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8. Other information

Output quality trade-offs

(Trade-offs are the extent to which different dimensions of quality are balanced against each other.)

The methods are very detailed and inevitably involve some quality trade-offs. For example, we could theoretically improve the NHS Central Register (NHSCR) scaling so it takes account of differences by age, sex and local authority. However, although we attempted this we did not achieve a solution that gave plausible results. Other theoretical enhancements have also not been implemented because of their complexity.

However, although the methods are the best currently available, we recognise their limitations and are currently developing new methods, which we intend to introduce in 2017.

Assessment of user needs and perceptions

(The processes for finding out about uses and users, and their views on the statistical products.)

We regularly communicate and meet with users and experts from a range of backgrounds, including central and local government, academia and business. This ensures users are kept informed of our work, their needs are discussed and priorities are identified. We have published the minutes of several of our regular meetings.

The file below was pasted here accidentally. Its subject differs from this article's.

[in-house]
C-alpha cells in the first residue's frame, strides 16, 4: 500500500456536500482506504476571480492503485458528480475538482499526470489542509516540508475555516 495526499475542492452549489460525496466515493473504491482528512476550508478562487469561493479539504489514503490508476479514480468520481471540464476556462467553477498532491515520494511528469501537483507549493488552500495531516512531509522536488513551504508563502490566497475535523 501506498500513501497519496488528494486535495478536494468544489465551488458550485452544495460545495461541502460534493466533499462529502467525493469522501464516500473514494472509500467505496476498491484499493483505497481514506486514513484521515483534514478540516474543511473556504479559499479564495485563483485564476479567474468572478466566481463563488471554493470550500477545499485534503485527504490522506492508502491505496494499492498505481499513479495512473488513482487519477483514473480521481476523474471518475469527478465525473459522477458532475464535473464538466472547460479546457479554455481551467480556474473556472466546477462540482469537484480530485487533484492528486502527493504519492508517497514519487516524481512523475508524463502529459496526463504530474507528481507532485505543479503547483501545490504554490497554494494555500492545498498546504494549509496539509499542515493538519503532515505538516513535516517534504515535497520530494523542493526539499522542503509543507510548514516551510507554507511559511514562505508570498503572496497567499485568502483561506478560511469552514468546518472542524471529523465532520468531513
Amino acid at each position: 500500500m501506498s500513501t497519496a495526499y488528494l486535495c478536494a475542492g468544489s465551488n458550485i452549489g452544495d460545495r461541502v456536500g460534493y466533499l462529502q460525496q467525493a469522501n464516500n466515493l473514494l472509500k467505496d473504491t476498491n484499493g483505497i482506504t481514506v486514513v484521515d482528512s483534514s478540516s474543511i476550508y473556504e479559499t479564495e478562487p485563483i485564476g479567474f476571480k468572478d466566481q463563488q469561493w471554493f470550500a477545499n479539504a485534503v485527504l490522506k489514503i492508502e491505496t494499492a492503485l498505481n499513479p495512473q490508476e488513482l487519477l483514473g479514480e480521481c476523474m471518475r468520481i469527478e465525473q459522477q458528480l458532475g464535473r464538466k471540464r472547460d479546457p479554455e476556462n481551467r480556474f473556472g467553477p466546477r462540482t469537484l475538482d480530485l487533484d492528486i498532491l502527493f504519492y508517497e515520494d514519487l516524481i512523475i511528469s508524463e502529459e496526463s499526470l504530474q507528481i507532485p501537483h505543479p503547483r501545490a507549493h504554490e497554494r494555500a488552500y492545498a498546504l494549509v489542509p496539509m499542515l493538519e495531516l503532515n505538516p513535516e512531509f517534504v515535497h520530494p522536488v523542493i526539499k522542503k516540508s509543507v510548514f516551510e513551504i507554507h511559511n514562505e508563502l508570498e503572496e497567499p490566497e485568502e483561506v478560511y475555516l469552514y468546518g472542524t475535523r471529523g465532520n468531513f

In addition, we carried out an internal migration mini-consultation with users in May 2014. This informed the content of the publication and led to our decision to retain a table of moves for each local authority broken down by sex and 5-year age group. Following a number of earlier emails from users, we had already decided to re-introduce a local authority flows matrix.

We held a consultation at the end of 2011 to assess customer requirements for inter-regional internal migration estimates. The outcome was that we stopped the publication of quarterly rolling year NHSCR-based inter-regional internal migration estimates. The report of the consultation is also available.

In 2010, a user requirements report was published. In addition we carried out a range of consultation activities as part of the Migration Statistics Improvement Programme (2008 to 2012) including cross-government working groups, reference panels and roadshows.